Within Air Comfort you'll also get room by room air quality guides with the aim to get the right combination of humidity and warmth. You‚Äôll receive notifications, such as ‚ÄúIncreased Risk of Mold‚ÄĚ, if the AI thinks the readings warrant them.
The Energy Savings Skill has an absolute wealth of clear, easy to understand, information about how you are using your heating, what you could do better and what the system itself has done in order to help you out.
As for smart home support, you're getting Alexa, Google Assistant, IFTTT and HomeKit. Setting up on any of these services is as straightforward as adding a new lightbulb to your setup - simply sync your Tado account with your digital voice assistant of choice and away you go.
While the in-app controls are pretty basic in comparison to the Tado app, the ability to change the temperature in individual rooms using just a voice command is incredibly useful.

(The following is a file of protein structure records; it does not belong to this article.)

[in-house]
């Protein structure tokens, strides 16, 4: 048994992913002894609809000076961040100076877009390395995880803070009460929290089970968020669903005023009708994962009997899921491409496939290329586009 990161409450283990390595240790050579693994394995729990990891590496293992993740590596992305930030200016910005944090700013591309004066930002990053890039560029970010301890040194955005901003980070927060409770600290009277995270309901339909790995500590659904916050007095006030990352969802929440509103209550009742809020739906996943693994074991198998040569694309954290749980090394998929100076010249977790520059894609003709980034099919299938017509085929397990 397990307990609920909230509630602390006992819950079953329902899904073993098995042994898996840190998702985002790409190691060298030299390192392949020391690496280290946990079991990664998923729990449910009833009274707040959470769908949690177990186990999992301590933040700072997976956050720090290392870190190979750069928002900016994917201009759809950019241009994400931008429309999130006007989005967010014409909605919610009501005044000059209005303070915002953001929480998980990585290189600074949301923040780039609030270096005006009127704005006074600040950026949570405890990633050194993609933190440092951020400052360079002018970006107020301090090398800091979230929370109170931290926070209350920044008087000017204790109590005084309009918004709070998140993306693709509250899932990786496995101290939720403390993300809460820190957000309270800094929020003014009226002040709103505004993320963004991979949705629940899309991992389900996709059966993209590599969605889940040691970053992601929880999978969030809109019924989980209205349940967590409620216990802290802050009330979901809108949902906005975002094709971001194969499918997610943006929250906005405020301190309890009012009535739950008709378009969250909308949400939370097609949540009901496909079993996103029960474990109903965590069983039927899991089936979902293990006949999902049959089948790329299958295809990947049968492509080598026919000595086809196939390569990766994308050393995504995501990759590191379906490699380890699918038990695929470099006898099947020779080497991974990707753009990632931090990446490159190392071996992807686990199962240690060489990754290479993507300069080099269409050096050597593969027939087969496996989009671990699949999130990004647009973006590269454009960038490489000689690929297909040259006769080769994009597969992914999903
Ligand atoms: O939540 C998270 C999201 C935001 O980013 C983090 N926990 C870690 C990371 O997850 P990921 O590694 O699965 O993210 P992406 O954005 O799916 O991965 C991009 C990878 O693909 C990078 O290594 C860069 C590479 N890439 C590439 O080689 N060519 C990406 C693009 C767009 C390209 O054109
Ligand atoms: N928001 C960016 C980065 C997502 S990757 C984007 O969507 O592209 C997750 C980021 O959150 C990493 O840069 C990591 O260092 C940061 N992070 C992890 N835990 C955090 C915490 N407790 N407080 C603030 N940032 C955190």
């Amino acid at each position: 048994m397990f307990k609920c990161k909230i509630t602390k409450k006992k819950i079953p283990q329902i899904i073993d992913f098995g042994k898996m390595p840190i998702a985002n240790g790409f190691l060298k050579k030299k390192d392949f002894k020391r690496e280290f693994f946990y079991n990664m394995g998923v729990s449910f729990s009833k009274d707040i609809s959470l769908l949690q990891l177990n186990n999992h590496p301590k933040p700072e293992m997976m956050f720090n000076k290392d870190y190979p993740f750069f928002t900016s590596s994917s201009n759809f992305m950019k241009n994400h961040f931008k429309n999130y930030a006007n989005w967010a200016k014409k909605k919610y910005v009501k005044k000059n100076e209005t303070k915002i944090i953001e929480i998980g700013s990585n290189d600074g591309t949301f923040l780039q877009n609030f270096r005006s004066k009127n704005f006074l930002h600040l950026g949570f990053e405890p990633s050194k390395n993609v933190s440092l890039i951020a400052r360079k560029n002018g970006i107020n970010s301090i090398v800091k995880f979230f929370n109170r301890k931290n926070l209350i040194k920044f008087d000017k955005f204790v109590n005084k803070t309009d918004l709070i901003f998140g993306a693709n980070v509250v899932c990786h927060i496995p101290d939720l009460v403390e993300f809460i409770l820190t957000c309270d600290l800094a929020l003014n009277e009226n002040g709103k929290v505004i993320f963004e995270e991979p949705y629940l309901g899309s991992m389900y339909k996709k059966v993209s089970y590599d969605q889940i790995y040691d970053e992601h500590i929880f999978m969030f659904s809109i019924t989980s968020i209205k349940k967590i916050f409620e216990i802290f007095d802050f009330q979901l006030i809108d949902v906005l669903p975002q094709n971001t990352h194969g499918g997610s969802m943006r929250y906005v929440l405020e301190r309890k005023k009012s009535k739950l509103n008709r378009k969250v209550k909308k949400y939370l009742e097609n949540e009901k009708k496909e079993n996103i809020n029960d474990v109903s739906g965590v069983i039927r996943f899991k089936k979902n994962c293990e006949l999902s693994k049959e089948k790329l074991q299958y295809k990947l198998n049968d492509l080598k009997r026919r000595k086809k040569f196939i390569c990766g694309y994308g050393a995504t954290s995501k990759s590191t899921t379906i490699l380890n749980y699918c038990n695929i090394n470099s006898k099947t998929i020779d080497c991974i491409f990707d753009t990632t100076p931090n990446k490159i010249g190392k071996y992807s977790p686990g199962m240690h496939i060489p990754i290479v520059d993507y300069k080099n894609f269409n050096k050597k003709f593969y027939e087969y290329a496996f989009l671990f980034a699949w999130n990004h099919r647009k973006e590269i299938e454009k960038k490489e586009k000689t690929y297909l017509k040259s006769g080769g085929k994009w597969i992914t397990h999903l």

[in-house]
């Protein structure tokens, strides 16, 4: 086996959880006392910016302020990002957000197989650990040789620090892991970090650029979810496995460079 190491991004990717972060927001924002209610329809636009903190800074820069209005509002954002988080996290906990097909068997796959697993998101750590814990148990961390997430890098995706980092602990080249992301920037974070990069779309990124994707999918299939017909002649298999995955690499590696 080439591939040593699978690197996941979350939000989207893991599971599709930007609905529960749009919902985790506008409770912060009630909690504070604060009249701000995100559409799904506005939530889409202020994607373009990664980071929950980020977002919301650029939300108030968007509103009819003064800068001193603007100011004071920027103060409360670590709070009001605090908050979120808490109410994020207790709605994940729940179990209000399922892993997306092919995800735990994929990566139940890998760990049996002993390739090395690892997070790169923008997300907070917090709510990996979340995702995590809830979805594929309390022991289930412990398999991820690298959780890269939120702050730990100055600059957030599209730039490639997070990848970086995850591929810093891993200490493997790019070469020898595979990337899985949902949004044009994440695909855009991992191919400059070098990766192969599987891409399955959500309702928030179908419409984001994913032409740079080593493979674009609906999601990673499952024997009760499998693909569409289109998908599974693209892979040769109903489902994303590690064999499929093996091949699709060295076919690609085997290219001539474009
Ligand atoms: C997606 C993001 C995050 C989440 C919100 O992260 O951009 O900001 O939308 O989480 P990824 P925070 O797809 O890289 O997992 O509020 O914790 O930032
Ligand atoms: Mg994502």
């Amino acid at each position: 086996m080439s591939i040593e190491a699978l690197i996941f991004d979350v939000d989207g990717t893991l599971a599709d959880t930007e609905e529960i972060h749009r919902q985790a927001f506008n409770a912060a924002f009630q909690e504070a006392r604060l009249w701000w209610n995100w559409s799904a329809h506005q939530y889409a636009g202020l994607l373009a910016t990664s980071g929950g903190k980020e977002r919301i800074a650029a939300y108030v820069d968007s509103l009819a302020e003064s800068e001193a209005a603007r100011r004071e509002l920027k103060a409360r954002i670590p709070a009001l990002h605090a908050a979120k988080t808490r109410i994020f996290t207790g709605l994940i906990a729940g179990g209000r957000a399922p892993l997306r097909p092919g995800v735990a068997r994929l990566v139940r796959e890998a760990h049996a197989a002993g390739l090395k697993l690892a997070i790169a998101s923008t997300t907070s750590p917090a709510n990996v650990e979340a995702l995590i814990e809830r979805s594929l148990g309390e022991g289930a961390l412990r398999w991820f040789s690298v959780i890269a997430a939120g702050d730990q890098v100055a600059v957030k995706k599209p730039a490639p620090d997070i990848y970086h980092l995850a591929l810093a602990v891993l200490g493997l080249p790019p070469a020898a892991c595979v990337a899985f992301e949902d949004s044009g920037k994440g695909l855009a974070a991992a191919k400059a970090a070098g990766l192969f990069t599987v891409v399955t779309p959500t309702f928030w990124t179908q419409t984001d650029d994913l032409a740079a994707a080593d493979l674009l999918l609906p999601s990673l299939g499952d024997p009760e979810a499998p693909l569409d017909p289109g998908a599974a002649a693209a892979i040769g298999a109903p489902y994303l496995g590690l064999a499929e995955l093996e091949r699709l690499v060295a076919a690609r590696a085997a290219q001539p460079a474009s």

IFTTT has a vast array of Tado recipes on board; things like weather conditions changing the heat settings, or having turning off the heating if smoke is detected by a smart smoke detector.
Alexa, which I've been using Tado with exhaustively, lets you set temperatures in rooms, activate quick settings, turn heating on/off and any other basic settings the app offers. However, you can also use the power of Alexa ‚Äď and its groups and routines ‚Äď to automate your heating.
You could, for example, create a group of rooms to make multiple heating changes ‚Äď "Alexa, turn the upstairs heating off", "Alexa, set the downstairs heating to 21 degrees" and the like. You can also have the heating come on downstairs when you initiate your 'good morning' routine, or have all the heating off downstairs when you tell Alexa it's bedtime.
- Kit looks great
- Easy installation
- Smart home compatibility aplenty
- Great app
- No schedule shortcuts
- Premium cost for extras